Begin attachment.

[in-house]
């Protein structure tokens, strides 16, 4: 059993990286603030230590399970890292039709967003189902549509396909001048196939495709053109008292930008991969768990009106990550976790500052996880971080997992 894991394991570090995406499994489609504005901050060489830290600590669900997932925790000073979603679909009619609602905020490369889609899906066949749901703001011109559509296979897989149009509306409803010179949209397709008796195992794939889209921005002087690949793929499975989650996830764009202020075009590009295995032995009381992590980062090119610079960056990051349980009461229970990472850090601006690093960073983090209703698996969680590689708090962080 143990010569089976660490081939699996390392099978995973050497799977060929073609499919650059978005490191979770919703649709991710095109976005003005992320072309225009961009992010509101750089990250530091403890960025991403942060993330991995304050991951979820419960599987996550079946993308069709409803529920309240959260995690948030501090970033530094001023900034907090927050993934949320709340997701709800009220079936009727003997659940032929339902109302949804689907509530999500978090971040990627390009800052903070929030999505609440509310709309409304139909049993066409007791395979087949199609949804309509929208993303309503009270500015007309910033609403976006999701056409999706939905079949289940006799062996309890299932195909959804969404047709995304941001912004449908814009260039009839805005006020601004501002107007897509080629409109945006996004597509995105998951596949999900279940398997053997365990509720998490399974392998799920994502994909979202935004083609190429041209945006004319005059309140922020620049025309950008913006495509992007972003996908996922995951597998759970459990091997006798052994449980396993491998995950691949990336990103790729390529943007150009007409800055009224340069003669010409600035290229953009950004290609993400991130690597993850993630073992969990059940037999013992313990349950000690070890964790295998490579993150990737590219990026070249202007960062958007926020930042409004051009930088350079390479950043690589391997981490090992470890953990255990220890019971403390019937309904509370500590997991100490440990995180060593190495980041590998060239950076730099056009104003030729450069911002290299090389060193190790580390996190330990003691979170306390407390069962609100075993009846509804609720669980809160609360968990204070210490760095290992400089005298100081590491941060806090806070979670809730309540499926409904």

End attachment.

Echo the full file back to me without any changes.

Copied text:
[in-house]
């Protein structure tokens, strides 16, 4: 059993990286603030230590399970890292039709967003189902549509396909001048196939495709053109008292930008991969768990009106990550976790500052996880971080997992 894991394991570090995406499994489609504005901050060489830290600590669900997932925790000073979603679909009619609602905020490369889609899906066949749901703001011109559509296979897989149009509306409803010179949209397709008796195992794939889209921005002087690949793929499975989650996830764009202020075009590009295995032995009381992590980062090119610079960056990051349980009461229970990472850090601006690093960073983090209703698996969680590689708090962080 143990010569089976660490081939699996390392099978995973050497799977060929073609499919650059978005490191979770919703649709991710095109976005003005992320072309225009961009992010509101750089990250530091403890960025991403942060993330991995304050991951979820419960599987996550079946993308069709409803529920309240959260995690948030501090970033530094001023900034907090927050993934949320709340997701709800009220079936009727003997659940032929339902109302949804689907509530999500978090971040990627390009800052903070929030999505609440509310709309409304139909049993066409007791395979087949199609949804309509929208993303309503009270500015007309910033609403976006999701056409999706939905079949289940006799062996309890299932195909959804969404047709995304941001912004449908814009260039009839805005006020601004501002107007897509080629409109945006996004597509995105998951596949999900279940398997053997365990509720998490399974392998799920994502994909979202935004083609190429041209945006004319005059309140922020620049025309950008913006495509992007972003996908996922995951597998759970459990091997006798052994449980396993491998995950691949990336990103790729390529943007150009007409800055009224340069003669010409600035290229953009950004290609993400991130690597993850993630073992969990059940037999013992313990349950000690070890964790295998490579993150990737590219990026070249202007960062958007926020930042409004051009930088350079390479950043690589391997981490090992470890953990255990220890019971403390019937309904509370500590997991100490440990995180060593190495980041590998060239950076730099056009104003030729450069911002290299090389060193190790580390996190330990003691979170306390407390069962609100075993009846509804609720669980809160609360968990204070210490760095290992400089005298100081590491941060806090806070979670809730309540499926409904």